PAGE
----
Preventing Degenerative Disc Disease

preventing degenerative disc disease

Many people believe that degenerative disc disease (DDD) is a part of getting older, but that is simply not true. A healthy lifestyle can go a long way in keeping your intervertebral discs safe.

What is Degenerative Disc Disease?

The spine is made up of 24 vertebrae, as well as the sacrum and coccyx, which are separate bones. In between each one of these vertebrae is a vertebral disc; 23 discs in total. These discs have three primary functions:

  1. Act as shock absorbers
  2. Act as tough ligaments to hold the vertebrae together
  3. Perform as cartilaginous joints that allow for flexibility in the spine

Each disc has a soft inner layer, called the nucleus pulposa, and a hard outer layer, the annulus. As people age, the soft nuclei of intervertebral discs start to lose their softness — they dry out, a process known as desiccation.

Desiccation has two negative effects. First, the discs are less effective shock absorbers. Second, the nucleus is more susceptible to punching through the annulus, which is a common condition called disc herniation. This creates bulges in the disc, and if these bulges press on a nearby nerve root, it can cause back pain, radiating pain, or numbness, weakness or tingling in the arms or legs.

Preventing Degenerative Disc Disease

Degenerative disc disease is a chronic condition and often a slow process. You likely will have some time between your first tinge of back pain and very dried out discs. Many things can be done to lower the risk or progression of DDD.

  • Stop smoking, or better yet, don’t start — smoking increases the rate of desiccation
  • Be active – regular exercise to increase the strength and flexibility of muscles that surround and support the spine
  • Lift with proper body mechanics to avoid stressing your spine and herniating your discs
  • Maintain a healthy body weight — a high BMI places additional stressors on the spine
  • Reduce alcohol intake
  • Use vitamins and supplements, such as calcium, iron, and zinc to help maintain healthy bone structure (check with a doctor first)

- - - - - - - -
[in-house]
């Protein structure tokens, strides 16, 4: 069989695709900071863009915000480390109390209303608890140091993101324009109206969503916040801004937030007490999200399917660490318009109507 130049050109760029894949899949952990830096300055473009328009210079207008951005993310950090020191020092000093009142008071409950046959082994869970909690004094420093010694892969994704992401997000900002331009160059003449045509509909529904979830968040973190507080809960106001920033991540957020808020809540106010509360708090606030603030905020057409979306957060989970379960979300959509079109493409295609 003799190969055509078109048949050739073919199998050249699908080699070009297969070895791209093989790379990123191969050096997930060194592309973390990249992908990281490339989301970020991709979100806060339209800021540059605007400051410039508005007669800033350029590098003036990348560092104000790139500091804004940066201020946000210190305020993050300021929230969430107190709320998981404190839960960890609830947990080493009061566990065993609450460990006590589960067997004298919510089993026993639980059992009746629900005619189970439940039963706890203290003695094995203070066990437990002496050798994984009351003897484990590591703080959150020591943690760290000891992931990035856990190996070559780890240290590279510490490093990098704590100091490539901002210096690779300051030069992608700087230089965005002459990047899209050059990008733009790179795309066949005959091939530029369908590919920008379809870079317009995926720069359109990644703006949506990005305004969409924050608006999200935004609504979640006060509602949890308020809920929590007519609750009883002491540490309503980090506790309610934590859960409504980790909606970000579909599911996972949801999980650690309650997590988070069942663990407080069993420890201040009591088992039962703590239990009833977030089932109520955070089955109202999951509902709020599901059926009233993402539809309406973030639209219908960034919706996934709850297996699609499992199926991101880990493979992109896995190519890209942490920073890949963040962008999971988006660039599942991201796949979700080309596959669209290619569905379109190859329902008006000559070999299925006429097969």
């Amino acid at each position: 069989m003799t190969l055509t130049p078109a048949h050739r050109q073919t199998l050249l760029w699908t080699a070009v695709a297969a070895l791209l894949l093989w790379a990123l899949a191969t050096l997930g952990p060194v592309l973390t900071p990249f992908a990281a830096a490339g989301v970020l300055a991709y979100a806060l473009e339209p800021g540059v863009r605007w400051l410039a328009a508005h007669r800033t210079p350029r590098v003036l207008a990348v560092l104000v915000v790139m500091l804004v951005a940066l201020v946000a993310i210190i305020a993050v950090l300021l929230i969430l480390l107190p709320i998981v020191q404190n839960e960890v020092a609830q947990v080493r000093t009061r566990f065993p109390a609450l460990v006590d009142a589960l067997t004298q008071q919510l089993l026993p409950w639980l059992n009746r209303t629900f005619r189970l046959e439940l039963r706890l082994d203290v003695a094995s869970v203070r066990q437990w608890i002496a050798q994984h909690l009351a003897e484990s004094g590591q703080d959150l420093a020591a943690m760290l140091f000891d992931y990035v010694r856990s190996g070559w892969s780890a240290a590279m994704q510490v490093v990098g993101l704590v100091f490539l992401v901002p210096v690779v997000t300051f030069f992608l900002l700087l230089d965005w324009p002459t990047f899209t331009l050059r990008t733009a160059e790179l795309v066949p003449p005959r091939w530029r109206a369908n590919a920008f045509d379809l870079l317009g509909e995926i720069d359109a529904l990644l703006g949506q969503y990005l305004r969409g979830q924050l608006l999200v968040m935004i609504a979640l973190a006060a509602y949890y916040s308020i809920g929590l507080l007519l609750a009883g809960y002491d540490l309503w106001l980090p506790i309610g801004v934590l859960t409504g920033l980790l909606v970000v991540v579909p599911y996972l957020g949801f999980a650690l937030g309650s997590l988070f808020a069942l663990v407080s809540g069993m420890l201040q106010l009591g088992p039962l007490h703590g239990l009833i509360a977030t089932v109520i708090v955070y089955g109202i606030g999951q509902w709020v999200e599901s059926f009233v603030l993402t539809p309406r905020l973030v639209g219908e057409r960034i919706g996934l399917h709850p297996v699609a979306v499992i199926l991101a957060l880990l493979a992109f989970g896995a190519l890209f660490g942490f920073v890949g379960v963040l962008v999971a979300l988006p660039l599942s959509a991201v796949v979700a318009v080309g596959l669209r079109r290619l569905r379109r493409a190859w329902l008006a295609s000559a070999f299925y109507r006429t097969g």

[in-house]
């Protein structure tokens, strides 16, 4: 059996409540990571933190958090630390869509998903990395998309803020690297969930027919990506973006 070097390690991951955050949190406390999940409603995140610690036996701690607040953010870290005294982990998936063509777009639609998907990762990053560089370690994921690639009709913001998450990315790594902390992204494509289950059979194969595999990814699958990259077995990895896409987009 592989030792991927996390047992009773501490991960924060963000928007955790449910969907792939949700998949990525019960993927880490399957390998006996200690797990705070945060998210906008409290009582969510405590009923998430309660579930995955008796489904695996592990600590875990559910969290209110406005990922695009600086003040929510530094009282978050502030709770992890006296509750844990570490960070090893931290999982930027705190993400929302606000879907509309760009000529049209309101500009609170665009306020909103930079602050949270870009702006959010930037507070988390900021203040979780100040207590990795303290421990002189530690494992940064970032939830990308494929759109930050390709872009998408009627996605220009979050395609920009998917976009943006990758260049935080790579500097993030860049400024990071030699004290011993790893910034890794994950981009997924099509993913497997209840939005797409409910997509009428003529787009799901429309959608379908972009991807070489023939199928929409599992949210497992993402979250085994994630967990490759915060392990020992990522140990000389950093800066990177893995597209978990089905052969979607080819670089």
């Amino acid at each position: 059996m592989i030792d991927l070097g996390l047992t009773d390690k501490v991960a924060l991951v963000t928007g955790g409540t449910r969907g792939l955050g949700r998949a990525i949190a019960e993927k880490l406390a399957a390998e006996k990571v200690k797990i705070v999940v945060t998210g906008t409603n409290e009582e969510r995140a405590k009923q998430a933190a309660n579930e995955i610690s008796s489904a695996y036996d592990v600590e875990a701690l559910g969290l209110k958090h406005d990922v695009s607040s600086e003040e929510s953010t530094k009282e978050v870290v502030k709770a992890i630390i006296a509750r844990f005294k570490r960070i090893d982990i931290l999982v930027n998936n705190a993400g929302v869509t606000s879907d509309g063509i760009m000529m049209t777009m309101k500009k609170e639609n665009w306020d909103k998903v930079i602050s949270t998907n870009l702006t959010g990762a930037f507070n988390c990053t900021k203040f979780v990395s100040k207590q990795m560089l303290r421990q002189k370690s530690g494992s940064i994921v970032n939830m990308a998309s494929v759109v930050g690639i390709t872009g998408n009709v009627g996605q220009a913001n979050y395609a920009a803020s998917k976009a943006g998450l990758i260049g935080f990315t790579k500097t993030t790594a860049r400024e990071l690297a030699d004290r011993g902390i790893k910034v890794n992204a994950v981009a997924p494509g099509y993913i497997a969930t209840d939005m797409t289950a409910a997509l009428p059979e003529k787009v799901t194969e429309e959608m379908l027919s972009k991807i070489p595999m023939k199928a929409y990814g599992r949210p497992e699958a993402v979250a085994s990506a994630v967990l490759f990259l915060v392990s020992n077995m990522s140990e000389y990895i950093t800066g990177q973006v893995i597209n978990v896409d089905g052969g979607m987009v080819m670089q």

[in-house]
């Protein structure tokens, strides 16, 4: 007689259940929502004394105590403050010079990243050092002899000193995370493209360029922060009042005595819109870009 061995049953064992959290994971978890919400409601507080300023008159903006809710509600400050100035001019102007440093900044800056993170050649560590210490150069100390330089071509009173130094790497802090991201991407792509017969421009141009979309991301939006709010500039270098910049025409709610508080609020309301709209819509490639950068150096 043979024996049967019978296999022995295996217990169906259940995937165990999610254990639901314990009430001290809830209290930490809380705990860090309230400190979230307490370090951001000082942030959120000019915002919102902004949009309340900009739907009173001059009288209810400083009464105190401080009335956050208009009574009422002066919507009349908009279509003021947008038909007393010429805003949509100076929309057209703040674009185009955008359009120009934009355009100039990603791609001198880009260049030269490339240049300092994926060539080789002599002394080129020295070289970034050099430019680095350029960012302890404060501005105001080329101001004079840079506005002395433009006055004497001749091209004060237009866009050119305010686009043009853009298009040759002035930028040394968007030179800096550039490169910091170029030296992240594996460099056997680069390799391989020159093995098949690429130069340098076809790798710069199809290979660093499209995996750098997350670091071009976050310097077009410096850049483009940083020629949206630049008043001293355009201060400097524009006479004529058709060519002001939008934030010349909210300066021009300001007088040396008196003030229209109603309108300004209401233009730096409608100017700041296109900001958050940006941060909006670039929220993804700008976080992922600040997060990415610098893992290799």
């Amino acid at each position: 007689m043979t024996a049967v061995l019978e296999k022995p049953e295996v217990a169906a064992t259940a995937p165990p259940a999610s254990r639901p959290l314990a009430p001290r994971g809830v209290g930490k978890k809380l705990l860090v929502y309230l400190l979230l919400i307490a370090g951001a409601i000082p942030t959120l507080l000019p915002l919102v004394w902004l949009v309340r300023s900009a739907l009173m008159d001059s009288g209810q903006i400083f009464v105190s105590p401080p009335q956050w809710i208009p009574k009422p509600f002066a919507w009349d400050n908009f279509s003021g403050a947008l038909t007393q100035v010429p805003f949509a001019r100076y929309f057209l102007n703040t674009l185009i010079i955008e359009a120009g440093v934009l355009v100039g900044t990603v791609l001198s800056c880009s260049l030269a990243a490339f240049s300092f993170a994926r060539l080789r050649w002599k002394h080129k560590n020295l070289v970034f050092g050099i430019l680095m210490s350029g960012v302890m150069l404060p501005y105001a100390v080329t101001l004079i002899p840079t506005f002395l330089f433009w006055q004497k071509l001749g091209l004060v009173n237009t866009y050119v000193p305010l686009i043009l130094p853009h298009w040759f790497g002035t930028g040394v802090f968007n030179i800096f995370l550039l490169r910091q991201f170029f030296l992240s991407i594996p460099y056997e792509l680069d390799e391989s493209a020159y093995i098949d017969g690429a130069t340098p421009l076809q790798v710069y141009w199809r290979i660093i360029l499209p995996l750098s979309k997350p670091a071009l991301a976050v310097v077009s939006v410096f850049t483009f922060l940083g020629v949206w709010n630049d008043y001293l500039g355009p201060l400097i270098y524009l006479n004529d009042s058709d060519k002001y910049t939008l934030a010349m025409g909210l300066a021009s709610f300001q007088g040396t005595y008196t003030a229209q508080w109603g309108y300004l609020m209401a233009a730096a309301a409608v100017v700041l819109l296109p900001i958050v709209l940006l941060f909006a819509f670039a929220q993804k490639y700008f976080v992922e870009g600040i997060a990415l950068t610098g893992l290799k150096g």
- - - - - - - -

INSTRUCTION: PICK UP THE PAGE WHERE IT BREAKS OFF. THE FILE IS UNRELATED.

Surgical treatment options

Most treatments for degenerative disc disease are non-surgical. However, when all other options have failed and intense pain persists longer than six months, a spinal fusion may be considered for degenerative disc disease. Spinal fusion is a surgical procedure to connect (fuse) two or more vertebrae. The goal of the surgery is to reduce pain and improve spine stability.

During spinal fusion, a bone graft or a bonelike material is placed within the space between two vertebrae. Metal plates, screws and rods may be used to hold the vertebrae together properly while they heal. The fusion process imitates the normal healing process of broken bones, forcing the vertebrae to heal into one solid bone. The surgery eliminates motion between the vertebrae being fused, thus reducing back pain and providing more stability to the spine.

A spinal fusion is the most common procedure used for degenerative disc pain; however, artificial disc replacement has become more widely used in recent years as devices and surgical methods have improved. Artificial disc replacement replaces the damaged disc with a new one made from plastic and metal. Disc replacement is a major surgery that requires a hospital stay.

Both types of surgery are considered elective, meaning the patient decides whether or not they wish to have surgery performed as a treatment.

If you are having back pain and would like more information about degenerative disc disease, contact our office today to schedule an appointment. One of our specialists will be able to discuss diagnosis and treatment options.

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